11 July 2017
With health and wellbeing at the forefront of many consumers’ minds, self care and slowing down becomes increasingly important. Allowing time to ‘switch off’ from the business of everyday, puts a spotlight on relaxation. With this, we are beginning to see a shift in attitude towards the bathroom and the function it holds.
As reported by Mintel, 73% of adults agree that bathing/showering is a good way to reduce stress. Moving beyond basic hygiene purposes, bathrooms begin to emulate a place for calm and recuperation, as we begin to carve out time and space for reflection and relaxation. Over the next couple of months we’ll be discussing how individuals are using their bathrooms, exploring the ways in which home and interiors industries are responding to the desire for a home spa.
The bathroom is transforming from a clinical, utilitarian space to an inviting place of self-indulgence that has the ability to lift mood, satisfy the senses and improve wellness. In this post we explore the aesthetic consideration of the bathroom and the ways that it can be used to enhance our emotional and physical cleansing experiences.
Left to right: The Watermark Collection, Côtémaison
Moving forward from the popularity of hygge, our Spring Summer 2017 trend, Zen Clarity, explored other calming and mindful lifestyle practices presented by foreign cultures. We can see the Japanese principles coming into play in the bathroom such as Shibui, which looks at beauty in the understated, and Kanso, which translates to simplicity. This means turning to pared back designs and utilising smart storage solutions to remove unnecessary clutter.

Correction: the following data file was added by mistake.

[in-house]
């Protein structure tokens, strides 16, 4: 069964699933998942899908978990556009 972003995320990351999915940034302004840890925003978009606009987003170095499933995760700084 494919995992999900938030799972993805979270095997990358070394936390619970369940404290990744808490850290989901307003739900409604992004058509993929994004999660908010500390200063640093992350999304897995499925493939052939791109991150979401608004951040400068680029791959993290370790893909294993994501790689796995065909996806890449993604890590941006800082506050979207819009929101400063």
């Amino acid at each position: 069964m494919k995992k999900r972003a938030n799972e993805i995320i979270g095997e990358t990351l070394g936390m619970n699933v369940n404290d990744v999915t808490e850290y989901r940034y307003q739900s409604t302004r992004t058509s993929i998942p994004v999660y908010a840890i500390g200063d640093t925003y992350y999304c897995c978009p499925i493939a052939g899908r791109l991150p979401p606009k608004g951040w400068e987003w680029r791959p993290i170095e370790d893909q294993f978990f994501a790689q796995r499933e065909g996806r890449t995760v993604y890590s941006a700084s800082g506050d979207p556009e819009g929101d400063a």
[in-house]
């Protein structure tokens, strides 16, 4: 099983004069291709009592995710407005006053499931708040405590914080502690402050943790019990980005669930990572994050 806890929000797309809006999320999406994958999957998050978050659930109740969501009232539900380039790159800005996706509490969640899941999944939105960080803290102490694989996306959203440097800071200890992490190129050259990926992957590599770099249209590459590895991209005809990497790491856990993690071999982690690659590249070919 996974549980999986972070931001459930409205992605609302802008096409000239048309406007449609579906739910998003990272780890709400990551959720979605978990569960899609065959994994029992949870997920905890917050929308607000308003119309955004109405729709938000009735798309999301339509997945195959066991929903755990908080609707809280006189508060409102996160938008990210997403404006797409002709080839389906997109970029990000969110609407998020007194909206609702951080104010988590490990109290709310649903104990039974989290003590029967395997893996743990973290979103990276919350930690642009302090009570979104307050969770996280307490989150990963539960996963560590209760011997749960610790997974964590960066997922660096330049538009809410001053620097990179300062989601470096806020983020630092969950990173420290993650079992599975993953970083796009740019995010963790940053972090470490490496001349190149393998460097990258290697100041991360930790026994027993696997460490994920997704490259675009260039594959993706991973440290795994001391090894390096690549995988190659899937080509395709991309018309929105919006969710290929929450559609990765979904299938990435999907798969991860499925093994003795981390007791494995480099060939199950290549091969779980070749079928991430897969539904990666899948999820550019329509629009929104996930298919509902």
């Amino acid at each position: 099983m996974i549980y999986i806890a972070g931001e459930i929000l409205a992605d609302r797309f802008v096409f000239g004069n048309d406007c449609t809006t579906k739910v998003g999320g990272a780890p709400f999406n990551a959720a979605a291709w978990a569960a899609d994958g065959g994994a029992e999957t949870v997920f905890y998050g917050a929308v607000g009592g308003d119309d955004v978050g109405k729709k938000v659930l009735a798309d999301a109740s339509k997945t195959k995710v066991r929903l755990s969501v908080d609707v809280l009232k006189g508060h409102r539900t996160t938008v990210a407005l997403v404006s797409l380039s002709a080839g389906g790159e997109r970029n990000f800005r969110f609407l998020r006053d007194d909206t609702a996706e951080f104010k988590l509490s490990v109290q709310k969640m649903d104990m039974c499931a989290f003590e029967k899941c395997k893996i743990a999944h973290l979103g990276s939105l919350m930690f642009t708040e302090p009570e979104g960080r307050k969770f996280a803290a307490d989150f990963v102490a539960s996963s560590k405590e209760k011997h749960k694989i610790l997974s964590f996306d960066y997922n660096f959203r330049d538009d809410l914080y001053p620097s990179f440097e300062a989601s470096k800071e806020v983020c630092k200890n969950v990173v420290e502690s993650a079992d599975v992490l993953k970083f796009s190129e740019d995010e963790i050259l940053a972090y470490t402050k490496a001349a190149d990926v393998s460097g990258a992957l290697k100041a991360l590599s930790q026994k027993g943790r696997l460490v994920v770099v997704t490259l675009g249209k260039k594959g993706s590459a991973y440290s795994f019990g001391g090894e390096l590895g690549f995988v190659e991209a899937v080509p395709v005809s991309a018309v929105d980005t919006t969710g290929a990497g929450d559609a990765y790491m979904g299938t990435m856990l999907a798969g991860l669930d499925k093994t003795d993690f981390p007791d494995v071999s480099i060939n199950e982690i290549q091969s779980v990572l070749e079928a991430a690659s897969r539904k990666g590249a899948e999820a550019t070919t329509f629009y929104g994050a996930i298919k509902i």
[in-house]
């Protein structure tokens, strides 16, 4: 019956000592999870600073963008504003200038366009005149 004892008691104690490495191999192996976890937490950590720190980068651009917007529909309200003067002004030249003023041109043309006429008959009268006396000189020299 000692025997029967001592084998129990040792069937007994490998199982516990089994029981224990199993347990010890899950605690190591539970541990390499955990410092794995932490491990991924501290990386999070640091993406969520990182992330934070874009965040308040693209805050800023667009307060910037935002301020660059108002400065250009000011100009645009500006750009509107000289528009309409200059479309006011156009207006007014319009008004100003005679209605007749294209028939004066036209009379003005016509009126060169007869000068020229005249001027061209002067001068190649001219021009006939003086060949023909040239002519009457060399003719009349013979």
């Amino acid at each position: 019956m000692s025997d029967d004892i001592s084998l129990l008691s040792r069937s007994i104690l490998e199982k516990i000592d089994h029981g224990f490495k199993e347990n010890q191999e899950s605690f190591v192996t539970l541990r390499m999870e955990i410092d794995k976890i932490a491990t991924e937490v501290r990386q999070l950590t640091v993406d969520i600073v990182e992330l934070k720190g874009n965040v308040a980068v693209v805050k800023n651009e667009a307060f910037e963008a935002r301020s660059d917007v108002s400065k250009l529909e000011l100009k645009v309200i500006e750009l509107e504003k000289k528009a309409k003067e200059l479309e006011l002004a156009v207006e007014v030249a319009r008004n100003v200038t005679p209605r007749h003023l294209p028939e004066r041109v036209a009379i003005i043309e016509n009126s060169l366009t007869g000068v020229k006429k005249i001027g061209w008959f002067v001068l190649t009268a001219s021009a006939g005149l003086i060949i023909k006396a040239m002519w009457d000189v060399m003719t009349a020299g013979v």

Left to right: Domino Magazine (photography by Molly Winters), IKEA
In recent months in-shower plants have dominated Pinterest boards and featured heavily in lifestyle magazines and design blogs such as Elle Decoration and Dezeen. Whilst aesthetically they can recreate a spa-like feel within your bathroom, they are also proven to hold health benefits.
Studies have found that house plants can help increase your vitality and give you the perception of an increase in energy, so adding one to your shower room could give that added boost needed on a Monday morning. Additionally researchers have found that common house plants can remove various pollutants from the air indoors. Besides the physical health benefits, research has also shown that plants can have a positive effect on your mental health. So as well as looking stylish, plants could help your bathroom function as a spa too.
Left to right: Gravity Home (photography by Eve Wilson), Herbivore Botanicals
In a bathroom study, interior agency, Houzz, reports that nearly two-thirds of the respondents spend 30 to 60 minutes a day in their home bathrooms. That’s 420 minutes per week. As people spend more time in their bathrooms, finding the balance between style and function is important. This means that products on show must be attractive and considered, calling for functional items to adopt a more decorative look and feel. Curating a considered aesthetic, consumers display beautiful wellness products alongside wooden and ceramic spa-like design features.
As consumers begin to redefine the role of the bathroom, it’s important for brands and designers to consider the style of bathroom products and accessories as well as the practicality.
Look out for our next instalment of our bathroom series where we will explore how technology can be used to enhance the home spa experience within the bathroom, revealing cutting edge brands and stand out products.
Trend Bible have helped an experienced marketing team to think about our brand, the market and the future in a completely different way. The results have been positive and tangible. Their input is challenging, fresh but critically also practical.